Nirvana, Pearl Jam, Soundgarden: 50 Best Grunge Albums – Rolling Stone
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50 Greatest Grunge Albums

From Mudhoney to Mother Love Bone and beyond — the finest releases from the maladjusted new breed that remade rock

grunge list

We count down the 50 greatest grunge albums, from multi-platinum classics to underground essentials.

Photographs in illustration by Kevin Mazur/WireImage, 2; Jeff Kravitz/FilmMagic; Mick Hutson/Getty Images

Twenty-five years ago, Kurt Cobain predicted that grunge would become corny. “Grunge is as potent a term as new wave,” he told Rolling Stone. “You can’t get out of it. It’s going to be passé.” At the time, Eddie Vedder was on the cover of Time, fashion designer Marc Jacobs was dressing models in flannel and even The New York Times was questioning, “How did a five-letter word meaning dirt, filth, trash become synonymous with a musical genre, a fashion statement, a pop phenomenon?” Although the word has fallen out of vogue, the music from the time remains vital.

That’s because, whether the bands liked the term or not, grunge was a movement. In less than a decade, Nirvana and a handful of bands from the Seattle area had crawled out of obscurity and commandeered pop culture, rebuilding it in their own image. They pinned their hearts to their sleeves in their lyrics, they created an inclusive environment for women and others marginalized by the poofy-haired rock mainstream of the Eighties, and — taking a cue from punk rock — they did away with the artifice of rock stardom. Their music was a hybrid of hard rock, metal and punk (with a sprinkle of Neil Young here and there), which gave them a wide enough swath of flannel for each band to have its own unique snarl. Soon, bands from all over the world were getting widespread recognition after years of duking it out on indie labels. But within a few years of reaching critical mass, it all seemed to fade away quickly, as nu-metal became rock’s shiny new object.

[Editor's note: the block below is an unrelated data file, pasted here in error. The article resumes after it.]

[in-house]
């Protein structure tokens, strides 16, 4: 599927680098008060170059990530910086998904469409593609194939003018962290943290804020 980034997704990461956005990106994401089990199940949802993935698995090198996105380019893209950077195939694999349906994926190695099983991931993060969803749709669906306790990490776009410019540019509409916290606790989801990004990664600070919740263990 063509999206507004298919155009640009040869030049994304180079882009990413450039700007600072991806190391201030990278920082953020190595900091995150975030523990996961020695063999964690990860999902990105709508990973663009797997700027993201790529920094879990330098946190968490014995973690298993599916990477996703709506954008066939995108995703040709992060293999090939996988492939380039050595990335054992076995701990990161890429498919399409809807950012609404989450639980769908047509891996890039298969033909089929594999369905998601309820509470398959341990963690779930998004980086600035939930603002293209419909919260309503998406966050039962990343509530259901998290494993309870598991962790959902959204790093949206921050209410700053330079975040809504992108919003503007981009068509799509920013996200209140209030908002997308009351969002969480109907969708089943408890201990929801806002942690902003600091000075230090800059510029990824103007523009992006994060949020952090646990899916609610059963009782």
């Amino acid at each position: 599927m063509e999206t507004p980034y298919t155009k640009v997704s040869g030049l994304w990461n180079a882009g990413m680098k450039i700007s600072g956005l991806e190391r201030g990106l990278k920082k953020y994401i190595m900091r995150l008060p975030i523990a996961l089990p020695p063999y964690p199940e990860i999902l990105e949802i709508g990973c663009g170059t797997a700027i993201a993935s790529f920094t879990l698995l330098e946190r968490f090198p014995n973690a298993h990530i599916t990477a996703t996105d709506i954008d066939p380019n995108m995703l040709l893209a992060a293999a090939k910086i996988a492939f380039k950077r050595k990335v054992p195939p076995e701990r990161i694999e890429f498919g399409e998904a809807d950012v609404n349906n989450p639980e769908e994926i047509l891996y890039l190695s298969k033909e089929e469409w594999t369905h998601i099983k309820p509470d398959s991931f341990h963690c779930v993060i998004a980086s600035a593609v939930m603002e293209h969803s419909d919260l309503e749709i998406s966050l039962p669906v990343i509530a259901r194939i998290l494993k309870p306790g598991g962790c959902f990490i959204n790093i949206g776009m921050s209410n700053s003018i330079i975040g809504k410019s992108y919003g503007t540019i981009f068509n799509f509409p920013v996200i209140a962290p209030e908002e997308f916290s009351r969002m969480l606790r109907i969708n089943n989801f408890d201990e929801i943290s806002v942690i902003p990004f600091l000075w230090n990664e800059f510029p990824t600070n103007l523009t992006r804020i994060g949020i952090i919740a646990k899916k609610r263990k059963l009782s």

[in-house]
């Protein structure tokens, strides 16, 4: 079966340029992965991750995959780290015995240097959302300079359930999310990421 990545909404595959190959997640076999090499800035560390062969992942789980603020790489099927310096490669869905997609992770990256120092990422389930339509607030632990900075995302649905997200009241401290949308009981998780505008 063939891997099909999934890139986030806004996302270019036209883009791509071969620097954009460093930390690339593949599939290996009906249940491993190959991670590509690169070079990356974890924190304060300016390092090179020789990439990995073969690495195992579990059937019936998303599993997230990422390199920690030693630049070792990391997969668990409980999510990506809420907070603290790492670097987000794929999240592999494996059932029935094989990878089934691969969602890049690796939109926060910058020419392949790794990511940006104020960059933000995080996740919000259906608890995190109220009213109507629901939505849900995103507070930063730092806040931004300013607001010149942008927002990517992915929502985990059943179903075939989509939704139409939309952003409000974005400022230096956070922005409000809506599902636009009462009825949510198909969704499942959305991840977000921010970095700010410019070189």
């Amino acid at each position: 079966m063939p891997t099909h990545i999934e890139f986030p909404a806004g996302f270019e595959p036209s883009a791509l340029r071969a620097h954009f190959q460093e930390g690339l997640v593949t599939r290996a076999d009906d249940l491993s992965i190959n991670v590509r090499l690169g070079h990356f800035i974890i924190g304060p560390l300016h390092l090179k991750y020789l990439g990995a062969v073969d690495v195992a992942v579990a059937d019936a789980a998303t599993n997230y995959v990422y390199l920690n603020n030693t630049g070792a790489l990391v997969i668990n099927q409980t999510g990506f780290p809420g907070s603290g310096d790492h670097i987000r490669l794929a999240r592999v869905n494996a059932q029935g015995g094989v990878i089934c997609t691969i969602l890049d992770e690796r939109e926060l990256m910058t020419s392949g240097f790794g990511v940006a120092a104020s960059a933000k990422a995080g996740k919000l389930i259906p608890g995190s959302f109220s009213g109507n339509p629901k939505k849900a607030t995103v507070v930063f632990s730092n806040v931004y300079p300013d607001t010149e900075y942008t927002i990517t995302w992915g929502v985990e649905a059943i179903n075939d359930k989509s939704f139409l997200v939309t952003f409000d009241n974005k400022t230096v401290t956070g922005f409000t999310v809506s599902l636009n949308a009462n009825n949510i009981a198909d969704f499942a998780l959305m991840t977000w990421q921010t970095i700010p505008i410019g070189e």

That’s not to say that grunge died, since scene standouts like Pearl Jam, Mudhoney, Alice in Chains and Melvins still release critically acclaimed and/or commercially successful albums, but it has become a part of America’s cultural fabric. The genre’s influence still resounds in hip-hop (Jay-Z appropriated the chorus of “Smells Like Teen Spirit” for his 2013 song “Holy Grail”) and magazines like InStyle are reporting on a resurgence of grunge fashion. And younger acts like Bully, Metz and Speedy Ortiz and even Juice Wrld continue the genre’s traditions of brittle guitar riffs and throat-shredding honesty.

Because 1994 was the last time grunge dominated the mainstream — it was the year that Alice in Chains, Soundgarden, Stone Temple Pilots, Nirvana and Pearl Jam all had Number One LPs, and, tragically, it was also the year that Kurt Cobain died by suicide — we’ve decided to mark the 25th anniversary of that year by reflecting on the best albums of the era. To capture the breadth of the genre and prove that the music never became passé, our editors have selected records by bands that topped the charts, as well as ones by unsung heroes like Paw, the Gits and the U-Men, and even the odd grunge forefather. And we’ve left off a few records that were once huge, by Bush, Candlebox and Silverchair, for instance, that just haven’t stood the test of time.